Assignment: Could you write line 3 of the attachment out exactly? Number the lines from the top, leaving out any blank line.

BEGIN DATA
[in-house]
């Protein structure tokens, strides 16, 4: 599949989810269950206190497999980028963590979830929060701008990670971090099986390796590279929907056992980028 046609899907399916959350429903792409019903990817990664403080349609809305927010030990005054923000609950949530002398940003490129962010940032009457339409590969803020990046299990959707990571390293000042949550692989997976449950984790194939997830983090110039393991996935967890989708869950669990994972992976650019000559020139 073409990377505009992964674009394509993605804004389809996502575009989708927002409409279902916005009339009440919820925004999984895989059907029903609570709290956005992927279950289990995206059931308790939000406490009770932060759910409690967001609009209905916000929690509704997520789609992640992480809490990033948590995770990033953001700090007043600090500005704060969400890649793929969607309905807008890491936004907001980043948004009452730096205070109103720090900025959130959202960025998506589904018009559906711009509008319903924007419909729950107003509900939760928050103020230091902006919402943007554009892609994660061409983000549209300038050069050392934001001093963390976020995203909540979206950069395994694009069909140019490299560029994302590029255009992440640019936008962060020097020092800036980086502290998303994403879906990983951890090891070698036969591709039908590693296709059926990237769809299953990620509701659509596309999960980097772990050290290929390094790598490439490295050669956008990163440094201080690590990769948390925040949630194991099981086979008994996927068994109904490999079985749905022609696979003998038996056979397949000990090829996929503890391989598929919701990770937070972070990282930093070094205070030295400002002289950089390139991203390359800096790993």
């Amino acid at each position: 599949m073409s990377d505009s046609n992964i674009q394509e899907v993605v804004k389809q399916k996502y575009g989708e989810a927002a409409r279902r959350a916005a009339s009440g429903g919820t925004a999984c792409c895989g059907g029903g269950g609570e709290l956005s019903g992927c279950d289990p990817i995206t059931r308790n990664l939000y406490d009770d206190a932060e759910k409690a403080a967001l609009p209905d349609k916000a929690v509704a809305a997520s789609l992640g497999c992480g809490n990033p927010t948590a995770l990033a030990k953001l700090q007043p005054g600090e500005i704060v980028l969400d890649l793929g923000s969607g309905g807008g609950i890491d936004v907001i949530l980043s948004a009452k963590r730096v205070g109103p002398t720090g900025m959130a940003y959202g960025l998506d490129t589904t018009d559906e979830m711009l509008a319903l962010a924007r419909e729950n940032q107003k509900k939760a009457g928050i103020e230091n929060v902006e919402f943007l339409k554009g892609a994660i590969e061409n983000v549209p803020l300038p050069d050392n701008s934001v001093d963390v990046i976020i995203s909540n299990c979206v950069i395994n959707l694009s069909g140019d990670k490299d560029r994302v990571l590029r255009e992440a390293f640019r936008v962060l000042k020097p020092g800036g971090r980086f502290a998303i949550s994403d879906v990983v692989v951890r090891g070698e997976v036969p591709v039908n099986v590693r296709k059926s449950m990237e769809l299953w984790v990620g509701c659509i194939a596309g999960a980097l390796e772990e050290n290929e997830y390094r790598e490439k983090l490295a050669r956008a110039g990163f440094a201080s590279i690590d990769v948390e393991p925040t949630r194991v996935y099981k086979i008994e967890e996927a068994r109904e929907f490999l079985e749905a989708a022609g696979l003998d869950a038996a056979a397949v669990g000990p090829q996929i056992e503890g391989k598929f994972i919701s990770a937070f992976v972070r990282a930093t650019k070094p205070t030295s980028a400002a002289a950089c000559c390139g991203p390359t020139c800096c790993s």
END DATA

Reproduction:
């Amino acid at each position: 599949m073409s990377d505009s046609n992964i674009q394509e899907v993605v804004k389809q399916k996502y575009g989708e989810a927002a409409r279902r959350a916005a009339s009440g429903g919820t925004a999984c792409c895989g059907g029903g269950g609570e709290l956005s019903g992927c279950d289990p990817i995206t059931r308790n990664l939000y406490d009770d206190a932060e759910k409690a403080a967001l609009p209905d349609k916000a929690v509704a809305a997520s789609l992640g497999c992480g809490n990033p927010t948590a995770l990033a030990k953001l700090q007043p005054g600090e500005i704060v980028l969400d890649l793929g923000s969607g309905g807008g609950i890491d936004v907001i949530l980043s948004a009452k963590r730096v205070g109103p002398t720090g900025m959130a940003y959202g960025l998506d490129t589904t018009d559906e979830m711009l509008a319903l962010a924007r419909e729950n940032q107003k509900k939760a009457g928050i103020e230091n929060v902006e919402f943007l339409k554009g892609a994660i590969e061409n983000v549209p803020l300038p050069d050392n701008s934001v001093d963390v990046i976020i995203s909540n299990c979206v950069i395994n959707l694009s069909g140019d990670k490299d560029r994302v990571l590029r255009e992440a390293f640019r936008v962060l000042k020097p020092g800036g971090r980086f502290a998303i949550s994403d879906v990983v692989v951890r090891g070698e997976v036969p591709v039908n099986v590693r296709k059926s449950m990237e769809l299953w984790v990620g509701c659509i194939a596309g999960a980097l390796e772990e050290n290929e997830y390094r790598e490439k983090l490295a050669r956008a110039g990163f440094a201080s590279i690590d990769v948390e393991p925040t949630r194991v996935y099981k086979i008994e967890e996927a068994r109904e929907f490999l079985e749905a989708a022609g696979l003998d869950a038996a056979a397949v669990g000990p090829q996929i056992e503890g391989k598929f994972i919701s990770a937070f992976v972070r990282a930093t650019k070094p205070t030295s980028a400002a002289a950089c000559c390139g991203p390359t020139c800096c790993s």